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By Jeffrey Anderson, Common Sense Media Reviewer

age 10+

Powerful docu captures beauty and devastation of water.

Movie PG 2019 89 minutes
Aquarela Poster Image

A Lot or a Little?

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Filmed all over the world, this nearly wordless documentary shows Mother Nature at her most beautiful and most enraged; it will make humans feel insignificant by comparison. Kossakovsky captured footage for Aquarela in Scotland, Mexico, Russia, Greenland, Venezuela, Portugal, and various cities in the United States, as well as the Atlantic Ocean. He used a special 96 frames-per-second rate, which -- in theaters that are showing the film at 48 frames per second -- results in a kind of hyper-realistic look, much like looking out a window. This technique can be disorienting in fiction movies, but it works great for a documentary like this one.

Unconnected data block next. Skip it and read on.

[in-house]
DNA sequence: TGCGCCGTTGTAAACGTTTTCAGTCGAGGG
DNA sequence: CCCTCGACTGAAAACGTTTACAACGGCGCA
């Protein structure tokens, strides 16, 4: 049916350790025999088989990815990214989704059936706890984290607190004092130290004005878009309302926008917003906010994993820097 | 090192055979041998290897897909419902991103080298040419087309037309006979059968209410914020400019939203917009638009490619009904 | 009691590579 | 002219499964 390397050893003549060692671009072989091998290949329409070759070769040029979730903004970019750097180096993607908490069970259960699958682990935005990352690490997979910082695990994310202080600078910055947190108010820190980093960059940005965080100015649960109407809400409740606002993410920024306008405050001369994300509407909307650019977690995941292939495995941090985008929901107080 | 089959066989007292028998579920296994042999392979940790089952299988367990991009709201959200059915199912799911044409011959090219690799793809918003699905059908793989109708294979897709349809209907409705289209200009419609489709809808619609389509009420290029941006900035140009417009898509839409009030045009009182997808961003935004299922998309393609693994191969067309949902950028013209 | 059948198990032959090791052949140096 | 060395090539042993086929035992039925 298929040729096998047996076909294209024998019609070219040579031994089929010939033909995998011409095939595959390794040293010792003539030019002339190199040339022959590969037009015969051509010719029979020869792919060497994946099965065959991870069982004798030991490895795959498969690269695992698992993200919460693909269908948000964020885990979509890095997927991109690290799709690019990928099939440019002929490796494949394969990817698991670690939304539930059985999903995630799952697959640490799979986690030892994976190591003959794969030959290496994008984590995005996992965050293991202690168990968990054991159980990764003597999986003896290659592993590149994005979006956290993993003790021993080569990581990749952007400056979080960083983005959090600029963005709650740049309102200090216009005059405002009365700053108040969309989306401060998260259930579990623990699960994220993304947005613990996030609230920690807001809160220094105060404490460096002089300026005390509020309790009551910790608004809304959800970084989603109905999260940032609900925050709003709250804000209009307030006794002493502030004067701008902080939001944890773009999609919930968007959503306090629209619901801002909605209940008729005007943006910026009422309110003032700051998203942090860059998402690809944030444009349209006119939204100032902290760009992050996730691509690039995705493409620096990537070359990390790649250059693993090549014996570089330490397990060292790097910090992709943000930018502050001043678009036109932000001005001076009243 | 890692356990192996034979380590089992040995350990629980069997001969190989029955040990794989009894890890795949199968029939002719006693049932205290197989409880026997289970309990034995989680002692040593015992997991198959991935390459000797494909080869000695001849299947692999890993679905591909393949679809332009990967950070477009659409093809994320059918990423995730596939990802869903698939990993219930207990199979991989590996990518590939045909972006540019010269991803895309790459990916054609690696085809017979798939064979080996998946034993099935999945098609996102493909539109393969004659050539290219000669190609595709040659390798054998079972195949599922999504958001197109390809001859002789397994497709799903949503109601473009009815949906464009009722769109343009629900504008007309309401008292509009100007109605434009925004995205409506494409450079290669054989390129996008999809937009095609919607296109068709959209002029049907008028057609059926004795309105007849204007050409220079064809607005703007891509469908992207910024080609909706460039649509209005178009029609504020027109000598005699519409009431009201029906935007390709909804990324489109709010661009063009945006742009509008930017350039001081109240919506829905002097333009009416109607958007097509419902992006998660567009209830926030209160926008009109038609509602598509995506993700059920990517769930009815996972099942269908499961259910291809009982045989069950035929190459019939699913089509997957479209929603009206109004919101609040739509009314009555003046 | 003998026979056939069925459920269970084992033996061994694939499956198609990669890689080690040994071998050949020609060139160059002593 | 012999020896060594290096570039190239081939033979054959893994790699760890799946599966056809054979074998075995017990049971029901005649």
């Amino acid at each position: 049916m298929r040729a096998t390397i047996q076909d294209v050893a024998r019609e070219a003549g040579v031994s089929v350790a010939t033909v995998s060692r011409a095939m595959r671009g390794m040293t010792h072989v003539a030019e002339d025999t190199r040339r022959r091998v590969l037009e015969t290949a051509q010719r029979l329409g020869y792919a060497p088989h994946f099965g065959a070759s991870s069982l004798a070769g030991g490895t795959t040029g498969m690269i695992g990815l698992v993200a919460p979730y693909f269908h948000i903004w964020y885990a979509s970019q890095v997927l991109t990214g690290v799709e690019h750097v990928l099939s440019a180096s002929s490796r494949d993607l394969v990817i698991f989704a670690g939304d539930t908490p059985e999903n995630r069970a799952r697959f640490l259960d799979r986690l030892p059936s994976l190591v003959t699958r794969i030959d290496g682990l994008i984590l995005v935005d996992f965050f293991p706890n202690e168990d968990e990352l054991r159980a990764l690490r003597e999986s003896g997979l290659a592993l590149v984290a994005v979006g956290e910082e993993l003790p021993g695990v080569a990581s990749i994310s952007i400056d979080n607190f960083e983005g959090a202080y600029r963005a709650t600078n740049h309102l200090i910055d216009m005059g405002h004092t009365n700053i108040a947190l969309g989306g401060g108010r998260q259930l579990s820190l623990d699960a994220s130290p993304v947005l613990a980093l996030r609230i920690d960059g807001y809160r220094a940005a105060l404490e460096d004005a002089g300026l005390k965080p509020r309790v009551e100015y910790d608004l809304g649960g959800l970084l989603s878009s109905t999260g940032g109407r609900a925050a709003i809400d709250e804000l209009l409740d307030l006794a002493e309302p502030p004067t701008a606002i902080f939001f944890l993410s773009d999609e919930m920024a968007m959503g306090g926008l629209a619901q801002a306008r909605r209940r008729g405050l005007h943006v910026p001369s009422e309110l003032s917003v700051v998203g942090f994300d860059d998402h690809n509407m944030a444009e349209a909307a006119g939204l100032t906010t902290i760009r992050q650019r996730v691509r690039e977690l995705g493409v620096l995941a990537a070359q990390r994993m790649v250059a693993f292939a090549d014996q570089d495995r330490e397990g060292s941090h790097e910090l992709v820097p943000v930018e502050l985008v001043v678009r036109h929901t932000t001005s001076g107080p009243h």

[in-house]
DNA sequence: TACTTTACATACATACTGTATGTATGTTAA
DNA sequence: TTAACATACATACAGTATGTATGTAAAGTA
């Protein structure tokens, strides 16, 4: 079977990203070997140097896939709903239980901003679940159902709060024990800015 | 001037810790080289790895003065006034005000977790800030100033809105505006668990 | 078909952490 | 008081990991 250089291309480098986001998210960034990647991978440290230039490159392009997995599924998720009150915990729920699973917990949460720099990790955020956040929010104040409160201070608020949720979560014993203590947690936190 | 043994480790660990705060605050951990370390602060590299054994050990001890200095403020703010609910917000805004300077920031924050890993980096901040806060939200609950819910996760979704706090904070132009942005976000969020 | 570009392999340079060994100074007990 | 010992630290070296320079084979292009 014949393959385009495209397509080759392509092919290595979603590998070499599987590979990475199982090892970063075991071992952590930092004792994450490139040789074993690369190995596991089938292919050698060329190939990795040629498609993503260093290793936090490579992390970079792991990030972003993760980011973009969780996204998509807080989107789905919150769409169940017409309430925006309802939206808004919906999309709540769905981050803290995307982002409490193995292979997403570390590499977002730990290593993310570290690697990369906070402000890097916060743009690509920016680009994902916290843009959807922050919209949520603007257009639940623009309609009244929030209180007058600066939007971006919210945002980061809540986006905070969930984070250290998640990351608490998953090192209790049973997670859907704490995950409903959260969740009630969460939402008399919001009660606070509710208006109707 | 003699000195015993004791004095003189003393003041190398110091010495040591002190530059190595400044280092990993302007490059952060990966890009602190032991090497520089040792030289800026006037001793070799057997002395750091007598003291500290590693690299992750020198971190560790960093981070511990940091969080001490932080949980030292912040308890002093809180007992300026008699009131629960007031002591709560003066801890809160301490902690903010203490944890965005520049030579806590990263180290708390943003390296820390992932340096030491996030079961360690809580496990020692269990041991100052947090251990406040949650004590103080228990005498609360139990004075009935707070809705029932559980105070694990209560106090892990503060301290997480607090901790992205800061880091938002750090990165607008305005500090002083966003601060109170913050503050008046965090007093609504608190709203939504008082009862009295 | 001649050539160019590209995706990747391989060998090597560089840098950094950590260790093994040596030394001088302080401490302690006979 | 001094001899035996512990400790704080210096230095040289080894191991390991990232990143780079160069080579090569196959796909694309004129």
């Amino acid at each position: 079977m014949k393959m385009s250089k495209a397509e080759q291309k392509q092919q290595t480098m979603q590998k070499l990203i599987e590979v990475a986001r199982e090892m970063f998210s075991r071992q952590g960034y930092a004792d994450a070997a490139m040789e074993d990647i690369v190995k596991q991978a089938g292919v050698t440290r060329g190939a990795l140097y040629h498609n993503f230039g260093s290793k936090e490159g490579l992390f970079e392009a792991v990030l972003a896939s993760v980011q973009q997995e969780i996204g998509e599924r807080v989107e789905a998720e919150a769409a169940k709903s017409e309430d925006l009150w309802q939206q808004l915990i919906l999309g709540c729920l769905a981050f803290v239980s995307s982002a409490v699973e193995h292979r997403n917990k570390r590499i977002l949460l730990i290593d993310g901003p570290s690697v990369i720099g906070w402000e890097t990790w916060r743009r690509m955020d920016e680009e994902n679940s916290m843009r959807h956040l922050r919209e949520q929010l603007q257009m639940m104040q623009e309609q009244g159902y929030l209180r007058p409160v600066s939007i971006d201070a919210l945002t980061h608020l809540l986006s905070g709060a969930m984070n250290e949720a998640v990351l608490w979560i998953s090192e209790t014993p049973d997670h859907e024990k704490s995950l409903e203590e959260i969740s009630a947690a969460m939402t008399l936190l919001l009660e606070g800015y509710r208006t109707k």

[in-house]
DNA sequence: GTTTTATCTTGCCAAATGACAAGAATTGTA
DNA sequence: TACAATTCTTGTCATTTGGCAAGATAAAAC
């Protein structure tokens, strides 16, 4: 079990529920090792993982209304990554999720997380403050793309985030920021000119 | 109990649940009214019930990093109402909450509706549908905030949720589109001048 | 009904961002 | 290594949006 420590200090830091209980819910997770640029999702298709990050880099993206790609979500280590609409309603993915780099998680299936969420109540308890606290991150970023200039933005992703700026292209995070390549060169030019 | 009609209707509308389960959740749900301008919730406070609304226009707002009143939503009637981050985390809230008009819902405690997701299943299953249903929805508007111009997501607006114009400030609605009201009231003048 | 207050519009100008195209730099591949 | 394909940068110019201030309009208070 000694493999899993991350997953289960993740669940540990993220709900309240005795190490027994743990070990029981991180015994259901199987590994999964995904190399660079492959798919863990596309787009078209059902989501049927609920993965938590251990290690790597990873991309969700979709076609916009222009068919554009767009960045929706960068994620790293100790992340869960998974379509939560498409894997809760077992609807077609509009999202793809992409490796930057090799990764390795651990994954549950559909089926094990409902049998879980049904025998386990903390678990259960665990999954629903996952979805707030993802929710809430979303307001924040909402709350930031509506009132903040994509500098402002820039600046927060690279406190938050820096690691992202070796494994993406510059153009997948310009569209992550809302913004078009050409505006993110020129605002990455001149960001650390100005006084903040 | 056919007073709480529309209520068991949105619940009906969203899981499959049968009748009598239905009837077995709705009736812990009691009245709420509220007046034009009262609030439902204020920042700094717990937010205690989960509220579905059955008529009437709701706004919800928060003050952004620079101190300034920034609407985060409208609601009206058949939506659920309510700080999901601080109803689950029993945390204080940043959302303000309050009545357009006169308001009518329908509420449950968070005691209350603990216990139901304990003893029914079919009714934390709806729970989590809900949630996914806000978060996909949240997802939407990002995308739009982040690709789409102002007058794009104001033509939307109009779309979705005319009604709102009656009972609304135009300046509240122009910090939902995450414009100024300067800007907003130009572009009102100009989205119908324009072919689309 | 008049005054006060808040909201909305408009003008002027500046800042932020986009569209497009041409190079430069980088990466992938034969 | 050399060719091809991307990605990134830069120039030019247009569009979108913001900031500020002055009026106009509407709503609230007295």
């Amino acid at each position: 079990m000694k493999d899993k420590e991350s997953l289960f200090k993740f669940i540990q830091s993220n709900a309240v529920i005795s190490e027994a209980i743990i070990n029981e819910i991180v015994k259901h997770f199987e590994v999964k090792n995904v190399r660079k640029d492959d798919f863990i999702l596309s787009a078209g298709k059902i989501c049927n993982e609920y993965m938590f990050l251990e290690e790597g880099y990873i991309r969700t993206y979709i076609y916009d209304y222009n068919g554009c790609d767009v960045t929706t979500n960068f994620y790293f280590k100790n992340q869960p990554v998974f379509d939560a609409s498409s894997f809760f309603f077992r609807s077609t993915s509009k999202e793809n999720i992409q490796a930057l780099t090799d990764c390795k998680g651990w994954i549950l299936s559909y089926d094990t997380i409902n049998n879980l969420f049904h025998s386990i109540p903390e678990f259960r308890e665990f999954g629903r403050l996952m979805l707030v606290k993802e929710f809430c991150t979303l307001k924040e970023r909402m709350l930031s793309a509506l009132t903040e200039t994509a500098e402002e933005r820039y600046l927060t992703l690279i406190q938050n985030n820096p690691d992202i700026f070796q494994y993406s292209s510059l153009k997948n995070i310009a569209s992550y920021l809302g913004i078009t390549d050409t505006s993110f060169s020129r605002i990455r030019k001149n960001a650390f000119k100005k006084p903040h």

Except for the overall theme of water and the threat of a changing climate, the movie's segments aren't directly connected to one another. And without a story or narration or dialogue, it's easy to zone out on the pretty images. But Kossakovsky's choice to use a bombastic heavy metal music score sometimes makes it difficult to get in tune with the images; it's jarring and adds a despairing harshness to the things we're seeing. Still, Aquarela is a powerful experience overall. It's neither hopeful nor hopeless. It simply asserts that we humans are small, and the planet is big. Regardless of political beliefs, or whether you believe in climate change, none of it will matter when the waters come.

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